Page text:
Wildcat making most of his opportunity

Published 12:00 am Thursday, October 21, 2004

Drew Bozeman believed this, his sophomore season at Wilcox Academy, would begin just as the 2003 campaign ended.

Going into 2004, Bozeman thought he would be in the oblivion of the Wildcats’ roster.

“I played on special teams a lot last year,” Bozeman said. “I thought I’d be doing a lot of that this year. I figured I might catch a few passes and block a few people.”

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Times have definitely changed for Bozeman, and the Wilcox Academy offense is better because of the adjustment.

Wilcox Academy’s altered offense didn’t come about by plan.

Problems with turnovers and an early-season injury to starting quarterback Phillip Merryman opened the door for Bozeman, giving the young running back an opportunity to strut his stuff in the Wildcats’ backfield. So far, Bozeman has surpassed everyone’s expectations.

Bozeman’s football future began its metamorphosis in the first week of the season when Merryman sustained a knee injury against Monroe Academy. Wildcats’ coach Chris Burford moved Chase Felts to quarterback and inserted Bozeman to running back.

“I remember coach Burford told me before the South Choctaw game (in Week 2) that I would be at running back,” Bozeman said. “I figured that would be fine. He had been practicing me there a lot more.”

Bozeman conceded that he was nervous his first game, but quickly settled down after remembering who was beside and in front of him.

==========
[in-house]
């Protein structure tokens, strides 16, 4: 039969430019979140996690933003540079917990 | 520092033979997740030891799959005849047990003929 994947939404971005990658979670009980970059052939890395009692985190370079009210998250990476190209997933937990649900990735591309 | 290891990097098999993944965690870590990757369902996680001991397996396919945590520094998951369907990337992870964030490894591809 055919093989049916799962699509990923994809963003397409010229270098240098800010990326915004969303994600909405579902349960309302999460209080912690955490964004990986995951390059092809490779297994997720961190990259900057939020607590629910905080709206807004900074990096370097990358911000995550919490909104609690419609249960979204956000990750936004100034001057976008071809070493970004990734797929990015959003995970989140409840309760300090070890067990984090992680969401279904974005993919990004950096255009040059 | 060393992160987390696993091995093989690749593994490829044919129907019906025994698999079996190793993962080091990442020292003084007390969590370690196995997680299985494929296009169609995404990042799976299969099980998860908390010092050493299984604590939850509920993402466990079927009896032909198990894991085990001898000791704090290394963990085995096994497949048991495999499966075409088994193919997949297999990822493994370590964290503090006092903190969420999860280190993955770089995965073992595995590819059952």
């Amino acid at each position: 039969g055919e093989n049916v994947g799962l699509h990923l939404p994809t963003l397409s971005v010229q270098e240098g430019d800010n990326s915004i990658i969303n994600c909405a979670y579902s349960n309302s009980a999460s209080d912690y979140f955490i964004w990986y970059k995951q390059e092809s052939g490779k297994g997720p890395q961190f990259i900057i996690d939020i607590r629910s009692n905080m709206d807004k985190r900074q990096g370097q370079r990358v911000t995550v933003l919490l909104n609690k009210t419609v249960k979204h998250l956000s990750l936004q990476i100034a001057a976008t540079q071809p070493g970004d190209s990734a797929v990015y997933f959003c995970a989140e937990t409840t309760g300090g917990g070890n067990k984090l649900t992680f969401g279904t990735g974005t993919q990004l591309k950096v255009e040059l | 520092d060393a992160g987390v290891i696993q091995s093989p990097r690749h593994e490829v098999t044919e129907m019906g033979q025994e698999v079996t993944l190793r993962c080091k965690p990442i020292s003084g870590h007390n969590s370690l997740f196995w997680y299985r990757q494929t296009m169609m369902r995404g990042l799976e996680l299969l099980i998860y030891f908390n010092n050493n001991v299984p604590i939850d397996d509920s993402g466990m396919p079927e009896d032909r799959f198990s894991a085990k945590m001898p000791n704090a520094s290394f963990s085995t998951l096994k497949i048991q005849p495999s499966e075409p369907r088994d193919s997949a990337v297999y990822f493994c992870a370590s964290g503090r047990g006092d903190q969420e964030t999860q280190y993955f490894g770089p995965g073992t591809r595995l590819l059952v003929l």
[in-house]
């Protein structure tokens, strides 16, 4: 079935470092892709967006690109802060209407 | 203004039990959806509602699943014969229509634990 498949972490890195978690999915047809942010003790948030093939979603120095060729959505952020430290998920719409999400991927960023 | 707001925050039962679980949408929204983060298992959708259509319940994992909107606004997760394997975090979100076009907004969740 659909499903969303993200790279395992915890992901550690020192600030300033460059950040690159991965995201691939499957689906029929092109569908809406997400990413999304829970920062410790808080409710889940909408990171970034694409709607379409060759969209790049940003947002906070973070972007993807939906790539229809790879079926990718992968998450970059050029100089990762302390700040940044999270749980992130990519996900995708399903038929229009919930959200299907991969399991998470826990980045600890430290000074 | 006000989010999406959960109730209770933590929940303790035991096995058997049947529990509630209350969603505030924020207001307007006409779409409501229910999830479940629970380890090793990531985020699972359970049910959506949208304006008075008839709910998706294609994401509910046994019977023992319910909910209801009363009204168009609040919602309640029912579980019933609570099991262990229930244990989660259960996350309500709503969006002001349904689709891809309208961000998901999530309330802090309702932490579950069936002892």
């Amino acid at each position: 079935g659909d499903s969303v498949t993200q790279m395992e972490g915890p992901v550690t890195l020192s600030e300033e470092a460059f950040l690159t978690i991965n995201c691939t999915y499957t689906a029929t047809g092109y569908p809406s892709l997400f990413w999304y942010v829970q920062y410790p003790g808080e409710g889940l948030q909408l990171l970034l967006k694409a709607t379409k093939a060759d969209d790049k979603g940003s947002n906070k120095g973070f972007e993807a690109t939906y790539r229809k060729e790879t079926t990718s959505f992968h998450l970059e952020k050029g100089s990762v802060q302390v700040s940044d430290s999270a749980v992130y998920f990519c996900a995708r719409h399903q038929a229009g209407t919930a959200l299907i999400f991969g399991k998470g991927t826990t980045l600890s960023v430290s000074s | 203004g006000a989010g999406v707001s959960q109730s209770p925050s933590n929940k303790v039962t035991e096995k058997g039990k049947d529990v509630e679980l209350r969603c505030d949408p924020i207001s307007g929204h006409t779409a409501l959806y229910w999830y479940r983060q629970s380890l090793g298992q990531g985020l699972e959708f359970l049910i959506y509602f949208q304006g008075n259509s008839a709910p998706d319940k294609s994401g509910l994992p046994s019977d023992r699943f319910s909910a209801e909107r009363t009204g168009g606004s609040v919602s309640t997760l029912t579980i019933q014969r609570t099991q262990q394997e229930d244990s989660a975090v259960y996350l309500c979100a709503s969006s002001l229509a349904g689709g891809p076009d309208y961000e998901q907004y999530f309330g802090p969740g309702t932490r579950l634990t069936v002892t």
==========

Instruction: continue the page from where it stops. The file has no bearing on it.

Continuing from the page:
“I realized I was running behind (fullback) Sam Moseley,” he said. “I knew he was big and fast, and I knew we had a good offensive line.”

Since his first game, Bozeman’s confidence has continued to build. One week later, he rushed the ball 30 times for 234 yards and a touchdown for the defending AISA Class 2A state champs in their 28-14 win over Tuscaloosa Academy.

Two weeks later, Bozeman scored a pair of touchdowns in a victory over Marion Military Institute.

“All that definitely boosted my confidence,” Bozeman said. “We were coming off two losses and losing people left and right. That definitely made me run harder.”

A coach’s faith didn’t hurt, either.

“Coach Burford believed in me all along,” he said.

That belief from his coach and newly-found confidence have Bozeman aiming higher than even he believed possible.

Bozeman said his goal this season is to rush for 1,000 yards. After this season, he hopes to accomplish much more – like earning his way into college, where he wants to play football.

“Playing college football always seemed so far-fetched to me,” Bozeman said. “But I’ve always had people like coach Burford, my dad and step-dad pushing me to try.

“Just being able to see what I can do will make me try harder,” Bozeman added. “If I can earn more and more attention from college scouts as I go along, there’s no telling what can happen.”